Learning particle swarming models from data with Gaussian processes

arXiv (Cornell University)(2023)

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Abstract
Interacting particle or agent systems that display a rich variety of swarming behaviours are ubiquitous in science and engineering. A fundamental and challenging goal is to understand the link between individual interaction rules and swarming. In this paper, we study the data-driven discovery of a second-order particle swarming model that describes the evolution of $N$ particles in $\mathbb{R}^d$ under radial interactions. We propose a learning approach that models the latent radial interaction function as Gaussian processes, which can simultaneously fulfill two inference goals: one is the nonparametric inference of {the} interaction function with pointwise uncertainty quantification, and the other one is the inference of unknown scalar parameters in the non-collective friction forces of the system. We formulate the learning problem as a statistical inverse problem and provide a detailed analysis of recoverability conditions, establishing that a coercivity condition is sufficient for recoverability. Given data collected from $M$ i.i.d trajectories with independent Gaussian observational noise, we provide a finite-sample analysis, showing that our posterior mean estimator converges in a Reproducing kernel Hilbert space norm, at an optimal rate in $M$ equal to the one in the classical 1-dimensional Kernel Ridge regression. As a byproduct, we show we can obtain a parametric learning rate in $M$ for the posterior marginal variance using $L^{\infty}$ norm, and the rate could also involve $N$ and $L$ (the number of observation time instances for each trajectory), depending on the condition number of the inverse problem. Numerical results on systems that exhibit different swarming behaviors demonstrate efficient learning of our approach from scarce noisy trajectory data.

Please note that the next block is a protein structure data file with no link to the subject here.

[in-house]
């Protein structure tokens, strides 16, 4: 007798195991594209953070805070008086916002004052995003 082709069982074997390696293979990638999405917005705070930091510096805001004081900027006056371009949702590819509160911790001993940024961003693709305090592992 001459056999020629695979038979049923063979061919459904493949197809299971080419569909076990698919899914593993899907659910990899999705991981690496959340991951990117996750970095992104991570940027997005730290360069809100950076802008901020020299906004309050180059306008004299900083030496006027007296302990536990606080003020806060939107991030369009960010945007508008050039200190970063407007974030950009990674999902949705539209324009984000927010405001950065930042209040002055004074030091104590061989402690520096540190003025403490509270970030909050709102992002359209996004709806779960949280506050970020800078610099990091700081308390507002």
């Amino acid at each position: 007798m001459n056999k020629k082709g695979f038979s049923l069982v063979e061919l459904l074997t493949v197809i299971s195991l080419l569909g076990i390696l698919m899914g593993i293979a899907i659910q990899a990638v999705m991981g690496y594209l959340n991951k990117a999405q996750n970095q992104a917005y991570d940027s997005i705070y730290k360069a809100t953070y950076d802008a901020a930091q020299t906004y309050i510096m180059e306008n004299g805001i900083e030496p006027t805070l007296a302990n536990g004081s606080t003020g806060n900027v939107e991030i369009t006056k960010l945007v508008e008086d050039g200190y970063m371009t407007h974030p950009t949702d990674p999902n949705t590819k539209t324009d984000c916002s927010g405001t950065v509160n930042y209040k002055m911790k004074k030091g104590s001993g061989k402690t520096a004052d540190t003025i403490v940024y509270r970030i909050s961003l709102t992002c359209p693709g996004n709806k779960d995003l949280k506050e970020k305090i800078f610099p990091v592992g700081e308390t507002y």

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Key words
particle swarming models,processes,learning
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